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After an auto accident comes the confusion of do's and don'ts. We are here to answer your questions to navigate the process of reaching a fair settlement.

  • What should I do after an accident?
    Stay at the scene of the accident and immediately call 911. When the police arrive, provide the information they request. If you or another occupant are able, take photos of the vehicles involved, and document as much information as you can about the circumstances surrounding the crash. If you are injured, request immediate medical attention. Many times, injuries are not felt immediately after a crash, but can often become painful in the following days and weeks. Regardless of when you first feel pain or discomfort, it’s important to see a doctor right away.
  • What if I don’t know who caused my accident?
    Be truthful with the police and provide as much information as you can to assist their investigation. If there are witnesses to the crash, get their names and contact information, and request that they stay at the scene to provide a statement to the police.
  • What happens if the person that hit me does not have insurance?
    Unfortunately, this situation is far too common. Florida is one of only two states that do not require drivers to carry bodily injury liability insurance. To make matters worse, Florida has the highest rate of uninsured drivers in the country, with nearly 27% of drivers carrying no insurance. If the person who hits you has no (or insufficient) insurance, then your uninsured motorist coverage may apply, if you purchased it. If the car that hit you is owned by someone other than the driver, then the owner’s insurance may apply.
  • How much time do I have after my accident to file a claim?
    Under Florida’s statute of limitations, you generally have fours years from the date of the accident to file a lawsuit. However, circumstances specific to your case might require you to file sooner. For example, if a government-owned vehicle or government employee caused the crash, the claim must be filed within three years.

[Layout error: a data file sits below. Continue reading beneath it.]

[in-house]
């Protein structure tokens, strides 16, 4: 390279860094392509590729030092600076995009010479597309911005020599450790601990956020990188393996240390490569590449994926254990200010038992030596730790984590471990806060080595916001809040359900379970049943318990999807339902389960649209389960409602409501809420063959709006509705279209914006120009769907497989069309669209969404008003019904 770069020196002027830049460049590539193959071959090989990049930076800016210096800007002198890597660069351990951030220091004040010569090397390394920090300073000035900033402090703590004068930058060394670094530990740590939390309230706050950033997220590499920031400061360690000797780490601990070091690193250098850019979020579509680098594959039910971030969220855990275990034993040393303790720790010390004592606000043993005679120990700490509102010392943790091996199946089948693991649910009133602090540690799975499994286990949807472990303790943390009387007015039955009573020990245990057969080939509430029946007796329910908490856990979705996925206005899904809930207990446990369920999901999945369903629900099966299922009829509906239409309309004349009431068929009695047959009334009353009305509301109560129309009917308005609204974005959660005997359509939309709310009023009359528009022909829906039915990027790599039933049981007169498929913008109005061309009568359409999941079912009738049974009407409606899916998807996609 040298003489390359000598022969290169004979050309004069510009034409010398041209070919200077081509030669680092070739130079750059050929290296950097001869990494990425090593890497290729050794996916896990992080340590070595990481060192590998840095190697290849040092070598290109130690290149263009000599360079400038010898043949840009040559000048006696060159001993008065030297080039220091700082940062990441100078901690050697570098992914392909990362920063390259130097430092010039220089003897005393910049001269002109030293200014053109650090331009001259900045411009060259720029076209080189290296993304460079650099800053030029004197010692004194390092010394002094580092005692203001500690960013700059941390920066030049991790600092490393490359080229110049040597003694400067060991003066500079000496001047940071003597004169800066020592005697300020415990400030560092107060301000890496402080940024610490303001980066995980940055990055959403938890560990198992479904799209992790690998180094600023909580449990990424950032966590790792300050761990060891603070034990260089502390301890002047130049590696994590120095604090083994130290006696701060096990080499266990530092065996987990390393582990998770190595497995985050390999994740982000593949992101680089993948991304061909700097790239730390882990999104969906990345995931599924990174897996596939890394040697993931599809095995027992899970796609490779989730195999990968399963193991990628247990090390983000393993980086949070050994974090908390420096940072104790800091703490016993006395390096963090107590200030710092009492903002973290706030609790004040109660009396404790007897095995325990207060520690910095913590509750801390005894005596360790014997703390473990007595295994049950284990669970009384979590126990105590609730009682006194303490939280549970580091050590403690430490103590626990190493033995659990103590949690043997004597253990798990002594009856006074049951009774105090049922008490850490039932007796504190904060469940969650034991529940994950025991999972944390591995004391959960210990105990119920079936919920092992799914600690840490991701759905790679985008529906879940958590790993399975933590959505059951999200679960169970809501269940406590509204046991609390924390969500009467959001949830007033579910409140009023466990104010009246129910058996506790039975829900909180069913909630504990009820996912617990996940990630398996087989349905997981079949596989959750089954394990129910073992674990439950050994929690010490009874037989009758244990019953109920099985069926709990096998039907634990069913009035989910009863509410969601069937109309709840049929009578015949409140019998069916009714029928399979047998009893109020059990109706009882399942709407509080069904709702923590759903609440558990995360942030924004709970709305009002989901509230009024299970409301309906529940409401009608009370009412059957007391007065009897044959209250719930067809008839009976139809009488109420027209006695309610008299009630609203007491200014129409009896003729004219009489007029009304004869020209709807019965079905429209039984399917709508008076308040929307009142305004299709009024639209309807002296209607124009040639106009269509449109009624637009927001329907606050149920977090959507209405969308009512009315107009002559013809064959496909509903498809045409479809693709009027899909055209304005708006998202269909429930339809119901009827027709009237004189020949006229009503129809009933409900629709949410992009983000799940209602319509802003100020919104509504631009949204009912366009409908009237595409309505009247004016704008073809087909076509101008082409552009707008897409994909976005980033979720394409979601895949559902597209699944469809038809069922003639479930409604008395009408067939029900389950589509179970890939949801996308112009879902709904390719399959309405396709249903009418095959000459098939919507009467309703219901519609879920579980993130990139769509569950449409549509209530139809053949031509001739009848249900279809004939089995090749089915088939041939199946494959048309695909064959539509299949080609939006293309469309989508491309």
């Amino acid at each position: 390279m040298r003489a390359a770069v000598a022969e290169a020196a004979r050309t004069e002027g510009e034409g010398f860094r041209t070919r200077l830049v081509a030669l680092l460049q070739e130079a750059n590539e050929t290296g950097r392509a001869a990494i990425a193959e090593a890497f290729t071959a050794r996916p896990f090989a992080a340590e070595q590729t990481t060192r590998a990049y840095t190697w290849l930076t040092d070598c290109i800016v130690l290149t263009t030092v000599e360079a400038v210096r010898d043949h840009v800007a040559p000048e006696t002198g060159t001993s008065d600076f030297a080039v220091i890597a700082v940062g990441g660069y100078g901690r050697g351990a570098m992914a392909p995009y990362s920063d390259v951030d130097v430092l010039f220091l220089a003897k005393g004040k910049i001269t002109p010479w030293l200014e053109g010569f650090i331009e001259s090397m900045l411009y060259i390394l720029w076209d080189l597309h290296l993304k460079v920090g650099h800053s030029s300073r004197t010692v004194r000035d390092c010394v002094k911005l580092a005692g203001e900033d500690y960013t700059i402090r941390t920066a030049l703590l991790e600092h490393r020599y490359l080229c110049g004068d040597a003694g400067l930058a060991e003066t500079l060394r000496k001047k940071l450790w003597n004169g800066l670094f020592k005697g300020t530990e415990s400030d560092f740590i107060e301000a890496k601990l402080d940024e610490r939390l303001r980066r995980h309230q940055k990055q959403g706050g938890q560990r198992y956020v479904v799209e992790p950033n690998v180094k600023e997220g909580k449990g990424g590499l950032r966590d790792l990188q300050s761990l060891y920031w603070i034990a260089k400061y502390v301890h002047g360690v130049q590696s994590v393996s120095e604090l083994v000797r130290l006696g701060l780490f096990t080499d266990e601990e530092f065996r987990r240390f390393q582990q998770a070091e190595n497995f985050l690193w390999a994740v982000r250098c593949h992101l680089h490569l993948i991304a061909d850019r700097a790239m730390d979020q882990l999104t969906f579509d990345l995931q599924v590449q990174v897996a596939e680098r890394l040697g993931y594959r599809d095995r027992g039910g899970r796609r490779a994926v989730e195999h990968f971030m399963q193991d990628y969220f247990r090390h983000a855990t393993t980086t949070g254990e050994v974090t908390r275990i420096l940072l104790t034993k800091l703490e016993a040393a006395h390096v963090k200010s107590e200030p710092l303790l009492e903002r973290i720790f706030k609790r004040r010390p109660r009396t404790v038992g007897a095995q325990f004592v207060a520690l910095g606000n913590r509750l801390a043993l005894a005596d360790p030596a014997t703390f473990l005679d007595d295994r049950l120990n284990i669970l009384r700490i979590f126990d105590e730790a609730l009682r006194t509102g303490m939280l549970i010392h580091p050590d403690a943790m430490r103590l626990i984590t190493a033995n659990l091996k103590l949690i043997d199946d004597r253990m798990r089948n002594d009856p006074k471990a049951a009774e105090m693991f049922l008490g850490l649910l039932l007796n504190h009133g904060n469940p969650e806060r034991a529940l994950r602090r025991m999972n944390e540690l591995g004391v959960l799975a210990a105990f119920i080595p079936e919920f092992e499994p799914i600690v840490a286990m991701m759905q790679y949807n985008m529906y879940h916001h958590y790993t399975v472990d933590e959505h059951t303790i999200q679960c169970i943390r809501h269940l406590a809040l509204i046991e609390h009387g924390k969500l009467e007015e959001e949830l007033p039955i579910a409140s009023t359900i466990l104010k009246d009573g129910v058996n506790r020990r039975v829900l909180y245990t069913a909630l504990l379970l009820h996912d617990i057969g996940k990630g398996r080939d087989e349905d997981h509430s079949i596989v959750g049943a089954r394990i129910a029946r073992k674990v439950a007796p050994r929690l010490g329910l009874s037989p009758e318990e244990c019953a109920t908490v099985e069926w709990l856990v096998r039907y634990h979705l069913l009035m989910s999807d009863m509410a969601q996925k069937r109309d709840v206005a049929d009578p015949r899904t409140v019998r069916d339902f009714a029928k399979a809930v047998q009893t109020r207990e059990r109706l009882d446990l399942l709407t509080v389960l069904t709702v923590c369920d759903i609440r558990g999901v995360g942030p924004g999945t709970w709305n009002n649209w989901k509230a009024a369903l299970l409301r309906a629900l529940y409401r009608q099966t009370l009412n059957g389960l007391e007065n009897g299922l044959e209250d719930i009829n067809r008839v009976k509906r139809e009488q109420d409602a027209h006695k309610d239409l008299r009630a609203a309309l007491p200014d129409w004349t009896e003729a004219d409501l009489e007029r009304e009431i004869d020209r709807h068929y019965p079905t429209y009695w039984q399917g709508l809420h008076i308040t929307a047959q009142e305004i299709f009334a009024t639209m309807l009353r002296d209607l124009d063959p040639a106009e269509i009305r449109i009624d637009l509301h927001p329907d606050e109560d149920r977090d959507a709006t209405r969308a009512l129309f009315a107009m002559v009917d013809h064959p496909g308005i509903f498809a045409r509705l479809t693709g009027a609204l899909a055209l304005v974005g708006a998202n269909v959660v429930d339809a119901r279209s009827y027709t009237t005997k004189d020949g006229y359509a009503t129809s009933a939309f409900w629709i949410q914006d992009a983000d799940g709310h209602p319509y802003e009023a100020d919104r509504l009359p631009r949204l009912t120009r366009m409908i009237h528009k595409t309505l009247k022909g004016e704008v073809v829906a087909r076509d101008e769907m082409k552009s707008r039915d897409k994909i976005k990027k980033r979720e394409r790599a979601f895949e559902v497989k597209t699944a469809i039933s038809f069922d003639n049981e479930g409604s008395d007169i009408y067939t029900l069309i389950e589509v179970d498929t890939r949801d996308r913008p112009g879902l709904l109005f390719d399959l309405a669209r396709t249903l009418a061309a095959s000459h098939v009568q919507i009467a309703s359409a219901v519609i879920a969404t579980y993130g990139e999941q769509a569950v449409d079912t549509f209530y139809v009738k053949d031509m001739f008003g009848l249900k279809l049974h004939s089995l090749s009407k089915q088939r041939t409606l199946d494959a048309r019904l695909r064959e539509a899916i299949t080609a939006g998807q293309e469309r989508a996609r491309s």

• Can I still get my medical bills paid if I was partially at fault for the accident?
    Yes. Florida is a comparative fault state, which means fault can be apportioned among all parties responsible for a crash. If a jury determines that you were partially at fault, then your damages (the amount of money you can recover in your case) will be reduced by the percentage of fault assigned to you.
  • How long should I wait to seek medical care?
    You should seek medical care as soon as possible. Any delay can be detrimental to your health and can adversely affect your claim. If your injuries are immediately apparent, you should request emergency treatment at the scene. However, not all injuries are immediately obvious. Often, pain does not set in until hours, days, and sometimes weeks later. Regardless of when the pain begins, it’s important to see a doctor right away, so you can address and treat any injuries you might have. Additionally, the longer you wait to see a doctor, the more likely the insurance company will deny or minimize your claim.
  • I was recently hurt in an accident. Do I really need an attorney?
    Although you can try to handle your claim on your own, the insurance company will be protecting its own interests, not yours. An attorney can help you navigate the many different insurance coverages that may apply, negotiate and resolve any liens that may exist against your case, ensure that your medical bills are properly paid, and assess and explain your options. Most importantly, an attorney will advocate for you against the insurance companies, and can help maximize your recovery.
  • What are your fees?
    We represent clients on a contingent fee basis, following the fee schedule approved by the Florida Supreme Court and the Florida Bar. If we recover money for you, our fee is a percentage of the amount recovered. The percentage typically ranges from 30% - 40%, depending on when the case is resolved and the total amount recovered. If we do not recover any money for you, then you owe us nothing.
  • How long does a personal injury case typically take?
    Although every case is different, most cases are resolved within 18 months after the injury occurs. If your injuries require more extensive treatment, or if your case requires litigation, then 24 – 36 months is a more realistic range. Our goal is to resolve every case as quickly as possible, while ensuring that we achieve the best possible results for each client. As your case progresses, we can give you a more accurate estimate of how long your particular case will take.